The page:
World at my window, my window-framed world!
You twist and twirl my giddy-headed breath awhirl!
In sun and moon and rain you look in and walk on by;
In shade and dew-fall and wind, you heed not my sigh.
In my three-score years of commingled joys and cares
You scorn and laugh off my worry-come and sorry-go
And I, still the wild-eyed child dreaming his nightmares,
Know not I why like you I scurry-hurry-go to and fro
Yet cannot tell from whence meaning draws its breath,
The nights and days I live and die my years of death.
World at my window, my window-world! You swirl,
Twist, twirl, rock and roil my hair-thin head awhirl!
Come tomorrow, some other soul in my vacated chair
Shall draw for breath my expired, giddy-headed air!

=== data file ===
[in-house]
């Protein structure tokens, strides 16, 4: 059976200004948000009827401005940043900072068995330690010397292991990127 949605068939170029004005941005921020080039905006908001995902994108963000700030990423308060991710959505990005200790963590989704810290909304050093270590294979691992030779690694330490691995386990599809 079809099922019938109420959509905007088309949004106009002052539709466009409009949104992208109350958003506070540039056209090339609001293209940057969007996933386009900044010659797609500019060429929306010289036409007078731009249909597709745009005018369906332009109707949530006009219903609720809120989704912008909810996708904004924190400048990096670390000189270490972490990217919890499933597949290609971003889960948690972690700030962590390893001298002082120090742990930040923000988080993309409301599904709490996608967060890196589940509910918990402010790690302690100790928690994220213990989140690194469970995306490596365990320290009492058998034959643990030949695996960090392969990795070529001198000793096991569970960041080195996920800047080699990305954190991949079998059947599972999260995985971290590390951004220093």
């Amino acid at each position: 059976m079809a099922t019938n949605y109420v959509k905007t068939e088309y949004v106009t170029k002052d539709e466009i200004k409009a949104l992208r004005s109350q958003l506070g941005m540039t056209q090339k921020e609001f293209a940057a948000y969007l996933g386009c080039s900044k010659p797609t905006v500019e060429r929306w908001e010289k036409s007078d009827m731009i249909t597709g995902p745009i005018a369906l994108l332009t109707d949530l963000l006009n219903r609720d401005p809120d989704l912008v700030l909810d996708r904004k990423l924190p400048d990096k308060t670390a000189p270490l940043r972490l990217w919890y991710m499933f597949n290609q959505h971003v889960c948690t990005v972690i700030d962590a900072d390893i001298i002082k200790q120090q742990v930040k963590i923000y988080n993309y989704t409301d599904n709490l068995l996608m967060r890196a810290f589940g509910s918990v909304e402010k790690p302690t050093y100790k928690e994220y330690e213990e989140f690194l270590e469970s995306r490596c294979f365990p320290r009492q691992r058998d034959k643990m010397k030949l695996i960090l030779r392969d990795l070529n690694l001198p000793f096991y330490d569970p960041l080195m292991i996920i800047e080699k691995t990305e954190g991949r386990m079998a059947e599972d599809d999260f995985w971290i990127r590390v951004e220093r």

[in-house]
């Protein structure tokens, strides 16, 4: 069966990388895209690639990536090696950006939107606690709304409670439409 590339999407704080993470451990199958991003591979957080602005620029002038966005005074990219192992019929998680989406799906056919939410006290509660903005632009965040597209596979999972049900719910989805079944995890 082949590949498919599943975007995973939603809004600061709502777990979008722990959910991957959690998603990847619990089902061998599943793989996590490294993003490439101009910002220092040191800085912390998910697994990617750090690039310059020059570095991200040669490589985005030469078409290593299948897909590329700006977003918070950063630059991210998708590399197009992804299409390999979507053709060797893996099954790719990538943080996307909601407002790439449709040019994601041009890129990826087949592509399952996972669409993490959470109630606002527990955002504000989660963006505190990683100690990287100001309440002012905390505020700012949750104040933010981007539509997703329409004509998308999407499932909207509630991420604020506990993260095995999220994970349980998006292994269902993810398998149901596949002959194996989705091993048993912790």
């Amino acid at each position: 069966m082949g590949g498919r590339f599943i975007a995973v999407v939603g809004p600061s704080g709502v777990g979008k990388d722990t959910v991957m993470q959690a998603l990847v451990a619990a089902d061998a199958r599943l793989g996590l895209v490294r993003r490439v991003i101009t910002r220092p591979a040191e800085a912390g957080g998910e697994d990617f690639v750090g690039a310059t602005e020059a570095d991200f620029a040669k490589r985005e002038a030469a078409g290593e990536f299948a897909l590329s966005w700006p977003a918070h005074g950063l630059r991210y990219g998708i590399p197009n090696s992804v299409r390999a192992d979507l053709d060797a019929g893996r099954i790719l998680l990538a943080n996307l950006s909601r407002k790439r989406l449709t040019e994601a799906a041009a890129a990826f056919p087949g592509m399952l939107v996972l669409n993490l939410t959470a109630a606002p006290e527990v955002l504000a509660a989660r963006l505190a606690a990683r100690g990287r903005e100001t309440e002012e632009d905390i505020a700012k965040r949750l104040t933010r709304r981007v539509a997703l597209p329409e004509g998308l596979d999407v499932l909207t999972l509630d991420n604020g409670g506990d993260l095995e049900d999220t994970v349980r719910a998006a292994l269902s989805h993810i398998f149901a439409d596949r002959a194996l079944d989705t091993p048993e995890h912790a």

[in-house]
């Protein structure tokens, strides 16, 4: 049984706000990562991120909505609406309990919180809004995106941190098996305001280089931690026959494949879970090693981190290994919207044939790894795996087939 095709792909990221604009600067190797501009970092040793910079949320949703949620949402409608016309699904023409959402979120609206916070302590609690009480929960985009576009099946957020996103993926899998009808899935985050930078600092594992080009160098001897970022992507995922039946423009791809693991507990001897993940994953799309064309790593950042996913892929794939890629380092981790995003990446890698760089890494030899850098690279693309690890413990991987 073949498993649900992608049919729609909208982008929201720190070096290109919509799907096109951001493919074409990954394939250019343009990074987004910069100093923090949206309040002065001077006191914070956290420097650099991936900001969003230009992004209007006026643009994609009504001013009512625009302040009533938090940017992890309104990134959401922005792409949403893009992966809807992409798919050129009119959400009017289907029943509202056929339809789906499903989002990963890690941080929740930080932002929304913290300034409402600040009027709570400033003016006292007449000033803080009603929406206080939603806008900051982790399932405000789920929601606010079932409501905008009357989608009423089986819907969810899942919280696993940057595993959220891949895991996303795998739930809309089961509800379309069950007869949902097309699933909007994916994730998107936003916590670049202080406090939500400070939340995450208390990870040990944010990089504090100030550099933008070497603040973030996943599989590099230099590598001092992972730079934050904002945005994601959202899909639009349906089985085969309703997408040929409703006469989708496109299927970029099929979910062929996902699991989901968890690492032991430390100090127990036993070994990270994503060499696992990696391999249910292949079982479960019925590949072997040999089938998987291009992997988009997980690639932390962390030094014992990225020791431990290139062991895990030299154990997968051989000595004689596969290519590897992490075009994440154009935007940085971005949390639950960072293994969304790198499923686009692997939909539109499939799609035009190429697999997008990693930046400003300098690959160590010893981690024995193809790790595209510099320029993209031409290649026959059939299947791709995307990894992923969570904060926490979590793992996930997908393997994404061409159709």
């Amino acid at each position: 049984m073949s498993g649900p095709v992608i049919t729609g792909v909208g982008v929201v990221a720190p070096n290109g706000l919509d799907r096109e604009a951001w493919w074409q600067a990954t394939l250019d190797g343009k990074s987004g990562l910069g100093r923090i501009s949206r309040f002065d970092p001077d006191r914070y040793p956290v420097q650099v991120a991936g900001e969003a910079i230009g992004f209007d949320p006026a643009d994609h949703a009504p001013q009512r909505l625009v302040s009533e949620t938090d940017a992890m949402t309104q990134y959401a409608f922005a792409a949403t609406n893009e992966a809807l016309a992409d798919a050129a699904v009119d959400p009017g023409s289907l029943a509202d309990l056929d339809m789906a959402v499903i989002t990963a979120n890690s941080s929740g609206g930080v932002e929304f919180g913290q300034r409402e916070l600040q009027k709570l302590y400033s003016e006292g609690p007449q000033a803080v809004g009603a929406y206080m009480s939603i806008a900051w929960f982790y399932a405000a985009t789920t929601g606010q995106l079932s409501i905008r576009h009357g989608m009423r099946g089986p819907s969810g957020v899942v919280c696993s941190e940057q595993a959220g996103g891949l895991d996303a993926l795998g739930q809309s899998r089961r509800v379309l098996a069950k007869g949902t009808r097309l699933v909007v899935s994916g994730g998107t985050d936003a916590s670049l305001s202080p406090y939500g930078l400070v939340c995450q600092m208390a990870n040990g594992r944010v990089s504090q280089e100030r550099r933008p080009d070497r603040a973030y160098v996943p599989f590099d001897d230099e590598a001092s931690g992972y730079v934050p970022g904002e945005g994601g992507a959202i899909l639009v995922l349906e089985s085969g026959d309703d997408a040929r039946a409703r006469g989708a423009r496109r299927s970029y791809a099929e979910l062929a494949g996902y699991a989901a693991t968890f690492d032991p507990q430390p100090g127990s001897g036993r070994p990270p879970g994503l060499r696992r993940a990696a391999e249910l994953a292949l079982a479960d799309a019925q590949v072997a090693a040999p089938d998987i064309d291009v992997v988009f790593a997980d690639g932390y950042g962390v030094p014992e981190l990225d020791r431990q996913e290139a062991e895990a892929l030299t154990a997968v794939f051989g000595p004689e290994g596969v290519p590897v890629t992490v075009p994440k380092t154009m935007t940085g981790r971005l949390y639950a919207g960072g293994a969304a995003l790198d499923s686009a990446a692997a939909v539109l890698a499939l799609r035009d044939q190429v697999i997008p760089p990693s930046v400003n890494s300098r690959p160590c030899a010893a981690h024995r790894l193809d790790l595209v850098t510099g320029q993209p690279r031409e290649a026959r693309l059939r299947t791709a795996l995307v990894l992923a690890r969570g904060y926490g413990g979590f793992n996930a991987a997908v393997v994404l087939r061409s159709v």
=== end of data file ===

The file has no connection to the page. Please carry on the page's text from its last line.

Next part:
Notes for World at my Window –
This poem is a portrait of what the world looks like through the eyes of a child to the day he grows old and dies. The portrait is alluded to in the phrase ‘my window-framed world’. As the world turns and the child grows old, the poem comes full circle: another child will take the old man’s vacated chair and breathe in the giddy-headed air he expired. Throughout the poem, it remains unclear if the persona will discover any meaning in life. Alliterations and rhymes help to reinforce the impression of a giddy-headed world intoxicated by the beautiful and the sublime with all its pains and angst.
World at my window: the poet addresses a personified world
Commingled: mixed, blended
Vacated: left as unoccupied
This poem is part of the Poetry Book “Arrow of Time“.